OPINION: Respect the office. Respect the occasion. Even if you don't respect the man.

Tony Abbott at Gough Whitlam's memorial.
Tony Abbott at Gough Whitlam’s memorial. Image via Getty.

Is it ever okay to heckle the Prime Minister?

Of course it is.

In a country like Australia, we have the right to make our voices heard in the democratic process and we are free to say when our leaders make decisions we disagree with.

But is it okay to heckle the Prime Minister as he walks into a memorial?

Well, mourners who gathered outside of Sydney’s Town Hall yesterday for Gough Whitlam’s memorial service certainly think so.

Yesterday’s state memorial made headlines for a lot of wonderful reasons.

Noel Pearson’s speech was immediately lauded for being one of the greatest of our times; Whitlam’s son Tony joked as he fondly recalled campaigning with his father and actress Cate Blanchett said she would remain forever grateful for the free education she received as a result of changes spearheaded by the Whitlam government.

But one detail from the Sydney Town Hall memorial service drew attention for less favourable reasons: the moment when Prime Minister Tony Abbott entered the service and received a frosty reception.


Seven Prime Ministers all in a row. 

Other former prime ministers, Julia Gillard, Bob Hawke and Malcolm Fraser were cheered when they entered the hall — but Prime Minister Abbott was booed by crowds outside when he arrived. Former Prime Minister John Howard also received boos and disrespectful comments from the assembled crowd of mourners.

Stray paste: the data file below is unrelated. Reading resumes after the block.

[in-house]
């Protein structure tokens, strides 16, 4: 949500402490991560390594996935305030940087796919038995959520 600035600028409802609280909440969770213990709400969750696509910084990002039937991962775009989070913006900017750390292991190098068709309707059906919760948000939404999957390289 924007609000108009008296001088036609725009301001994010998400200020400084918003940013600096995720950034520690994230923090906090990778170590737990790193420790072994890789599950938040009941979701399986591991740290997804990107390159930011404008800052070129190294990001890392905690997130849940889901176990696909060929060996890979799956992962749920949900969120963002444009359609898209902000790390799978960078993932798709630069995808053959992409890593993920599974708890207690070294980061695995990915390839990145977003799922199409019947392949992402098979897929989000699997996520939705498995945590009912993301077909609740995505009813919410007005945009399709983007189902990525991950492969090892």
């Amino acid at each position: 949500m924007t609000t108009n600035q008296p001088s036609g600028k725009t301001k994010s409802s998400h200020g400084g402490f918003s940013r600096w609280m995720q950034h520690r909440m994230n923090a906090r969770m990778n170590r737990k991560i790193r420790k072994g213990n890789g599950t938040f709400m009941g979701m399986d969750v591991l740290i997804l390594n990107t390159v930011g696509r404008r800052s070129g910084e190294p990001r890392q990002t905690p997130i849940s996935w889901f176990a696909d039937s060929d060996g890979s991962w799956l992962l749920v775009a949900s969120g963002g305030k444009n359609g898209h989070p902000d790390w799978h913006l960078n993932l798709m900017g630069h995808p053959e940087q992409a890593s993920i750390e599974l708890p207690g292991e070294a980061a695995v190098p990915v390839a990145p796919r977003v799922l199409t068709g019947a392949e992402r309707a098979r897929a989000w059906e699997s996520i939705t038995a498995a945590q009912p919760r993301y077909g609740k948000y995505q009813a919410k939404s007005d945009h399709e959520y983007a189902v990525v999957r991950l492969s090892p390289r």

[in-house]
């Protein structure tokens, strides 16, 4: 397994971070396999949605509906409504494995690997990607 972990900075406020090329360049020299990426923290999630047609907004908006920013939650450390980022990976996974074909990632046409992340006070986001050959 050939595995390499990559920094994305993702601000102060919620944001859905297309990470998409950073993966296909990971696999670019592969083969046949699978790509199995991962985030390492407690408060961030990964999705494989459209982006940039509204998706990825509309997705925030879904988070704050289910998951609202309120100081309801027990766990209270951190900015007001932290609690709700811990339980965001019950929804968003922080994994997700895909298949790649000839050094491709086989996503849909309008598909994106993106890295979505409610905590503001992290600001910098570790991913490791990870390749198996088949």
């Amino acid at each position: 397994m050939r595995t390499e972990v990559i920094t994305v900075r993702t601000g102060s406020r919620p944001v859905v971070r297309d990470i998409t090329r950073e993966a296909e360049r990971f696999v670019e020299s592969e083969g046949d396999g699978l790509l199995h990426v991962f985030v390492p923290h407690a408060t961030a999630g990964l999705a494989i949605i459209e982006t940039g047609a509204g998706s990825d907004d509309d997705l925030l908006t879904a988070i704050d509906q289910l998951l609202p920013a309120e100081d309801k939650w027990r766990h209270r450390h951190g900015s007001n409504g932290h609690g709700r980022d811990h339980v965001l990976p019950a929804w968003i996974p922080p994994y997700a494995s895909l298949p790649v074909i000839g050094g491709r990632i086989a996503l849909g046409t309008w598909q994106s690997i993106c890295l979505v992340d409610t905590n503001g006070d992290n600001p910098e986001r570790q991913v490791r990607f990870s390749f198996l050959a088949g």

The response from the crowd was immediately criticised on social media. Here’s a taste:

Surely, even if you are not a fan of Tony Abbott and his Government, you can respect the fact that he was attending a sombre and significant occasion. A memorial can be a difficult time for all who attend, it is a time when we reflect on our own mortality and shed a tear for the person we have lost.

It is not the time to attack or boo an individual who is trying to pay their respects.

As Prime Minister, it was right and proper that Tony Abbott attend Gough Whitlam’s memorial. While politics may divide down party lines, those who have served as Prime Minister have all made incredible sacrifices for the good of their nation and it is a shared bond that the rest of us cannot understand. Yesterday would have a been a difficult day personally for the Prime Minister, and surely we can all take a step back from our politics to allow him time to grieve and reflect.

To boo and shout at mourners is also deeply rude behaviour towards the Whitlam family. As a public figure, Gough Whitlam’s life will be mourned by thousands but ultimately yesterday was for those closest to him; his friends and family. They deserved to be able to pay tribute to a loving father, grandfather and friend, free from the petty rough and tumble of today’s politics.

You can respect the office. You can respect the occasion. Even if you don’t respect the man.

Click through our gallery below for photos from the memorial.